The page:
As the rich gravels on the valley floors began to be worked out, new and more efficient methods had to be developed so that lower-grade gravels could be mined profitably. Hydraulic mining was one of these methods.
Using a pressurized stream of water to wash away overburden, hydraulic mining moves gold-bearing gravels from bench claims above the creeks. Unlike the earlier methods of placer mining, it requires a significant outlay of capitol. Instead of single claims worked by individual miners, large numbers of claims would be 'grouped' so they could be worked systematically on a large scale.
Hydraulic mining also requires a steep grade, and more importantly, abundant water, which was scarce in the semi-arid Klondike. In 1903, for instance, the Commissioner reported that the summer had been so dry that "all mining was at a standstill.”
With the construction of a series of dams and ditches, hydraulic mining did prove to be an effective mining method. In 1899, revenues from hydraulic leases were almost 20 times greater than the previous year.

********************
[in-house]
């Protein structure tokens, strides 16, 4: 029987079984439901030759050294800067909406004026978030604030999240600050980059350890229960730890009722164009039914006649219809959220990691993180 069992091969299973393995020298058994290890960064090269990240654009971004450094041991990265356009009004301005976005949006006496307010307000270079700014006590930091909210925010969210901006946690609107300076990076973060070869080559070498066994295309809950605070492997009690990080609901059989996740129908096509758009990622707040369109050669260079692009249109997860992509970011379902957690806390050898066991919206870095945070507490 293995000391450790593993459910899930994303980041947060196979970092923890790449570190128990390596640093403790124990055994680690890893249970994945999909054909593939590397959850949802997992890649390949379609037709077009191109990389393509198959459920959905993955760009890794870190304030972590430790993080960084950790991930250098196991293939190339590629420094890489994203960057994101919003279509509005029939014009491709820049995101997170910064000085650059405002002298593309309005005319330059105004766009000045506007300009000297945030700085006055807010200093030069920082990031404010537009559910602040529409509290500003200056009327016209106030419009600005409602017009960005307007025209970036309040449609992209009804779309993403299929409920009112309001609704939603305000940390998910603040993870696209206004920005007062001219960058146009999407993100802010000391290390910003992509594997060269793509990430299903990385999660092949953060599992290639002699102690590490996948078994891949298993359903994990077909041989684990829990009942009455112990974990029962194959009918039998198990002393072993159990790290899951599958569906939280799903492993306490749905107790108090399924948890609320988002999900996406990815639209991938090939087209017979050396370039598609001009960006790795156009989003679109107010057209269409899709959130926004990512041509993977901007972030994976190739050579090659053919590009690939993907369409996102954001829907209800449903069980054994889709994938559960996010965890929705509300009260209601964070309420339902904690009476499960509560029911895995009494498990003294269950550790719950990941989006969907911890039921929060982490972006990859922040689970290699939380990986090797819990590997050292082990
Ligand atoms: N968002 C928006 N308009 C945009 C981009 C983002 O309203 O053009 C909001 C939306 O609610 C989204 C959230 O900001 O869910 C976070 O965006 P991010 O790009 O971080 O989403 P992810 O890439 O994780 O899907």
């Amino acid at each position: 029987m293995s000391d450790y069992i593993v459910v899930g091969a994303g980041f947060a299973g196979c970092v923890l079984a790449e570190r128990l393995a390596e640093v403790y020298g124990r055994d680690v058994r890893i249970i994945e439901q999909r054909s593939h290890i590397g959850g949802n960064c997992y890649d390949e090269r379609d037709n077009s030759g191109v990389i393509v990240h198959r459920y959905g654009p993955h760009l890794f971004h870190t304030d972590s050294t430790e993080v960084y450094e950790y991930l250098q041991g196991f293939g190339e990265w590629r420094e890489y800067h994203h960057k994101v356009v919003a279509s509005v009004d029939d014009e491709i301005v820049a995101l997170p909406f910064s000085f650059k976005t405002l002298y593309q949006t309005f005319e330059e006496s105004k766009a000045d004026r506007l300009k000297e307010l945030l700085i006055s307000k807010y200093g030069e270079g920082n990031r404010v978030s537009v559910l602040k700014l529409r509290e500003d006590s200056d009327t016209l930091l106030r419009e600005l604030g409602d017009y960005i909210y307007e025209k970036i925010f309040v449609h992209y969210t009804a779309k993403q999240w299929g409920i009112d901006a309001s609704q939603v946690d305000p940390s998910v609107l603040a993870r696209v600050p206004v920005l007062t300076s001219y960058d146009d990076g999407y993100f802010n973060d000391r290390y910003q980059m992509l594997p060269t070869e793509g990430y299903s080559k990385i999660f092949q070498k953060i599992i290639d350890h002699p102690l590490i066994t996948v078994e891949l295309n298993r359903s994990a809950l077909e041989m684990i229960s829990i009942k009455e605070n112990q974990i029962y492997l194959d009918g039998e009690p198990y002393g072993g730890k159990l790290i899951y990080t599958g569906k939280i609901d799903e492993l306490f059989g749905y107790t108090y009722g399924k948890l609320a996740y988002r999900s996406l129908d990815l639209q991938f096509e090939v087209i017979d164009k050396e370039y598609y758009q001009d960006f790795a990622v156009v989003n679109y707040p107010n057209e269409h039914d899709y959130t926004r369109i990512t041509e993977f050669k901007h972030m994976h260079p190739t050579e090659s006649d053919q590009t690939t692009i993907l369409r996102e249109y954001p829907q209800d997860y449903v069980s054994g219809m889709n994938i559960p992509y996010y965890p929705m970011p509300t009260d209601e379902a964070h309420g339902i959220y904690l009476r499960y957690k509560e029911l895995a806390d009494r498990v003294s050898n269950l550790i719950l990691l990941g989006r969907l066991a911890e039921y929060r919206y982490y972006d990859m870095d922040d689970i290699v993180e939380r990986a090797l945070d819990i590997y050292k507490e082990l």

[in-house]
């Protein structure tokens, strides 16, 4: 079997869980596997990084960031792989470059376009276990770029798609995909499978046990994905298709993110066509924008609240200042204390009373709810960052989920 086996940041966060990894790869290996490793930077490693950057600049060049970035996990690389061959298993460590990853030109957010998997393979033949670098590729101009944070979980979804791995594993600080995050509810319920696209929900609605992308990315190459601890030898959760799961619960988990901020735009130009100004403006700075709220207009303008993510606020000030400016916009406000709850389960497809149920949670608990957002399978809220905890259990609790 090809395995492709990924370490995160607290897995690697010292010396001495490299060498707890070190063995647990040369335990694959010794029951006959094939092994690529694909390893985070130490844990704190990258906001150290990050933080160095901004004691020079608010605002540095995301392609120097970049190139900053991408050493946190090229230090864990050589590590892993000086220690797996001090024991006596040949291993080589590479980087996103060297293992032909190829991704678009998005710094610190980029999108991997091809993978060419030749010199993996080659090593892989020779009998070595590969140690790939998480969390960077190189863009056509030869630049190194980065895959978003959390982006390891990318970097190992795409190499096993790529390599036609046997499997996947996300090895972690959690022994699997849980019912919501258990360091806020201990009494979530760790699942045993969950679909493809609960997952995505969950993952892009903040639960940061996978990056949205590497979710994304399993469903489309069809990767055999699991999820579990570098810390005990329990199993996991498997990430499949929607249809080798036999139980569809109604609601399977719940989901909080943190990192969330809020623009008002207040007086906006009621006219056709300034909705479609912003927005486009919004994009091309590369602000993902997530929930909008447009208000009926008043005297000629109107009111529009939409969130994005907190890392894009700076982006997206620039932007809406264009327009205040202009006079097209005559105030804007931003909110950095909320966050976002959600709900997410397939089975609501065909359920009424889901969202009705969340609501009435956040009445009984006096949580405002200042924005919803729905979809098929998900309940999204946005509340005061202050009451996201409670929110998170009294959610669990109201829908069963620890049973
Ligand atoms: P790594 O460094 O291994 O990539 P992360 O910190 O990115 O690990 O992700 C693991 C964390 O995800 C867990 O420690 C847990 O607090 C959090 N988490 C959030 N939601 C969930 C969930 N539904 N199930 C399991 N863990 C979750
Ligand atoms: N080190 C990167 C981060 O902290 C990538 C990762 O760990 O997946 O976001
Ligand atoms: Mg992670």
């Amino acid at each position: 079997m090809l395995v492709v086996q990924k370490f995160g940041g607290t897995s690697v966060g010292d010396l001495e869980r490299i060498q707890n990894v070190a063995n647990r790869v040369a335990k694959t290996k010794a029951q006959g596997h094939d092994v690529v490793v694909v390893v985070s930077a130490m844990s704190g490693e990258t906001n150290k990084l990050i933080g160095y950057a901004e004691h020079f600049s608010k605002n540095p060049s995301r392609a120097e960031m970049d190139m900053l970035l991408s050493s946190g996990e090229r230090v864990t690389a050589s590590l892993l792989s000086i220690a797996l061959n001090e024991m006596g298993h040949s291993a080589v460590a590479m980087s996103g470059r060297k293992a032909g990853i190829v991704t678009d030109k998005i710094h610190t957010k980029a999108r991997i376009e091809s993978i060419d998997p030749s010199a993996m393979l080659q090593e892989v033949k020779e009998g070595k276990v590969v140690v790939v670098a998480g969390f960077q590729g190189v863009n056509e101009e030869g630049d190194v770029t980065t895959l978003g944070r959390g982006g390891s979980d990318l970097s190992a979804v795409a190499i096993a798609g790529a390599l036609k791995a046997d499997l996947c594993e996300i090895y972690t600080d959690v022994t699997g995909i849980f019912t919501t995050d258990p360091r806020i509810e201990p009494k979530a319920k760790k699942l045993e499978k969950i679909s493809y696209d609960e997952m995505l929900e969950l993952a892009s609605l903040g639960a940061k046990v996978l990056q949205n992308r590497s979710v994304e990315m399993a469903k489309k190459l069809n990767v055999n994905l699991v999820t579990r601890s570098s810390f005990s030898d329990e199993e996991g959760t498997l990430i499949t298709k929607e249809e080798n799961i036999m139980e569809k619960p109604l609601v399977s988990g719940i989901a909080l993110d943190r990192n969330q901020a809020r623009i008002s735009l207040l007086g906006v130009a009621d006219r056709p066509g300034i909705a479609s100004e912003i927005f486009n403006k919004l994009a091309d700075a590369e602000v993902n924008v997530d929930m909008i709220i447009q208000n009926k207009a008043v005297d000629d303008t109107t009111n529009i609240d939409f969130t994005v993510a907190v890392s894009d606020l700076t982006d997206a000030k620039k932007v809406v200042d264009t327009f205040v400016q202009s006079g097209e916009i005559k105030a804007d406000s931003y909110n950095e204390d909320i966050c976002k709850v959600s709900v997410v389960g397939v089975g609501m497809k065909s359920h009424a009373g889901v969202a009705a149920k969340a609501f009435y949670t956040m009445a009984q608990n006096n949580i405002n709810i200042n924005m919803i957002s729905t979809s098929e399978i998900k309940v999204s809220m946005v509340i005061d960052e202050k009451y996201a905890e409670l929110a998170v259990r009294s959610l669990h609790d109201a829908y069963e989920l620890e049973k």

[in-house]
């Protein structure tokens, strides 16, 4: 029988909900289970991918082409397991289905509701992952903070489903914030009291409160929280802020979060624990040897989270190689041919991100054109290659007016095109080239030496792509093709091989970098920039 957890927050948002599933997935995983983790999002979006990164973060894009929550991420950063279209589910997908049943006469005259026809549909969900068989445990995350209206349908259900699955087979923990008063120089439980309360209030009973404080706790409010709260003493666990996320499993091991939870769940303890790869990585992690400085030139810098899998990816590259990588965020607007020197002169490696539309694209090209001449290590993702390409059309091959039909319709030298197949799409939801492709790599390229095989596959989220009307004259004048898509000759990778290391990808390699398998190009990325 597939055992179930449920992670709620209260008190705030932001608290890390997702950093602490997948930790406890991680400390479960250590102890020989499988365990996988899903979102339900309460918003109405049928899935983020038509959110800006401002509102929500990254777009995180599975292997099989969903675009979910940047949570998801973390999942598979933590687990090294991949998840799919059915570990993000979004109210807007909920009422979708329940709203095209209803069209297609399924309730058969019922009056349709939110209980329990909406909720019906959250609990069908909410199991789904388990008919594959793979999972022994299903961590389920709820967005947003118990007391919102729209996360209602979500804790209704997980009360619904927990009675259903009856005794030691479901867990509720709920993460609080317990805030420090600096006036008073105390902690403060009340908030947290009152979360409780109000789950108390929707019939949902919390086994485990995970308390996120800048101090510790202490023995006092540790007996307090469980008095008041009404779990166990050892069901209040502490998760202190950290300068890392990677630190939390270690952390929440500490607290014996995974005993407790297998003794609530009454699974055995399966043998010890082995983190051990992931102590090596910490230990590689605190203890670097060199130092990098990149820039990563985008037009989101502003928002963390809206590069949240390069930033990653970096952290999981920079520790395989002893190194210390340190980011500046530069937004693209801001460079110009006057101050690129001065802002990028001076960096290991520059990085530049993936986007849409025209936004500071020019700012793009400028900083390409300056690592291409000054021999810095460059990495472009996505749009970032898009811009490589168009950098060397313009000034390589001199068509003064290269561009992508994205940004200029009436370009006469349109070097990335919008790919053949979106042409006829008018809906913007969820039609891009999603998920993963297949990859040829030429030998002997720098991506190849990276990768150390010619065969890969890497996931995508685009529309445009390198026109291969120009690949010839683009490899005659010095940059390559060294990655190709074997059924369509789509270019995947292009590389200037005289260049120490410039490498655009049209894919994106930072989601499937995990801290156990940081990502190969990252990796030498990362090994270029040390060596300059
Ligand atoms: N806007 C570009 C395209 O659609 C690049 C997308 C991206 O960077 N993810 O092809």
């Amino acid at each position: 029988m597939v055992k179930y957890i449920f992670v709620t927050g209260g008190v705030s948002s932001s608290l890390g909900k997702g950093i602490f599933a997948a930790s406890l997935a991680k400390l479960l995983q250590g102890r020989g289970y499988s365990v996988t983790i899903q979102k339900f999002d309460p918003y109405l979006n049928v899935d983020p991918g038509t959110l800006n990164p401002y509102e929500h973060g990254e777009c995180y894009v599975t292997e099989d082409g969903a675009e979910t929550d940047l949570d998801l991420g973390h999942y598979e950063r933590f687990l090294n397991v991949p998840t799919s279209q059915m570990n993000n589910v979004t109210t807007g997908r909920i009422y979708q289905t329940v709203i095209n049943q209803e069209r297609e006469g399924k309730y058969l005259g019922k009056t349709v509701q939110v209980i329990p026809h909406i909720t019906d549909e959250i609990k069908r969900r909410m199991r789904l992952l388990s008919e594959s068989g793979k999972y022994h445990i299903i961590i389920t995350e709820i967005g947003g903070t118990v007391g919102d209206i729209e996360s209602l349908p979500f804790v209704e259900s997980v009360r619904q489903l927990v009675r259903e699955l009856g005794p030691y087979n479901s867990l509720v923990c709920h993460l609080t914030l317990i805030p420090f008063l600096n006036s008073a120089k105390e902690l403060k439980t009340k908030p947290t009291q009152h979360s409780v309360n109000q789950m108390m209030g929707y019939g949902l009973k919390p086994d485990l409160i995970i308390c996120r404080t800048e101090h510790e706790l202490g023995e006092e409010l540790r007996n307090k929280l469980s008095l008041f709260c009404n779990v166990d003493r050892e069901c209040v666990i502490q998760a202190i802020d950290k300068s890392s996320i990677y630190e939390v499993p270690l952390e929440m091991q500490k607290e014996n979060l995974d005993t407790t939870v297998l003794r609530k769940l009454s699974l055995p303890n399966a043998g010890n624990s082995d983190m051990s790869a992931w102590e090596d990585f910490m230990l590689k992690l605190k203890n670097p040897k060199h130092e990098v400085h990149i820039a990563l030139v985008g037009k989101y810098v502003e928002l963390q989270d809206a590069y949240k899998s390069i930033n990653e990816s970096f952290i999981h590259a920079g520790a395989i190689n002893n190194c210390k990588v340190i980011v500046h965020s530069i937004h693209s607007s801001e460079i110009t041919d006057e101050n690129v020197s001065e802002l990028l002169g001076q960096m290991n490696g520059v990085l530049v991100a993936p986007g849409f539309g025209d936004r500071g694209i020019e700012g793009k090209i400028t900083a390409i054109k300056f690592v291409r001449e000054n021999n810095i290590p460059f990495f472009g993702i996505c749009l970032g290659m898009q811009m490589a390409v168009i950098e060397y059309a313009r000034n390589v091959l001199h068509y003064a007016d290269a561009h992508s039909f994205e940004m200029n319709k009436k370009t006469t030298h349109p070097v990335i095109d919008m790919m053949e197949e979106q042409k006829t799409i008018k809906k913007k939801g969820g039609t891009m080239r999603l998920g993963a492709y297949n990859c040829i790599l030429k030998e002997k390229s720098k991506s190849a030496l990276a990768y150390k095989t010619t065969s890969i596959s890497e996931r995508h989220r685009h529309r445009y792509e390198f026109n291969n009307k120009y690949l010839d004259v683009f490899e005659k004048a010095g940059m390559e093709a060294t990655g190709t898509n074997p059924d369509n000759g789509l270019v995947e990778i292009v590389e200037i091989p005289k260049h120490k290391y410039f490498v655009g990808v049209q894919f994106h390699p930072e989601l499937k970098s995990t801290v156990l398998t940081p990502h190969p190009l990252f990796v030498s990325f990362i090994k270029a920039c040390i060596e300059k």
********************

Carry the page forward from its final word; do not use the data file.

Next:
The White Channel gravel is the oldest gold deposit in the Klondike district. It is also the second richest after the creek gravels.
Several million years ago, this whole region lay at a much lower elevation than it does today and the Yukon River flowed south into the Gulf of Alaska. The Klondike River likely flowed into the Stewart River, south of here, or east into the Tintina Trench. During that time, the White Channel gravel was deposited in braided streams radiating from the King Dome.
With the onset of glaciations in the Yukon approximately 2.5 million years ago, regional river drainage patterns reversed and the Yukon River was diverted north and west into Alaska along its present-day route. This, combined with an uplift of the whole area, caused the streams to flow faster and to carve more deeply into the surrounding landscape. Eventually, benches of White Channel gravel were left high above the present Hunker, Bear and Bonanza creek valleys.
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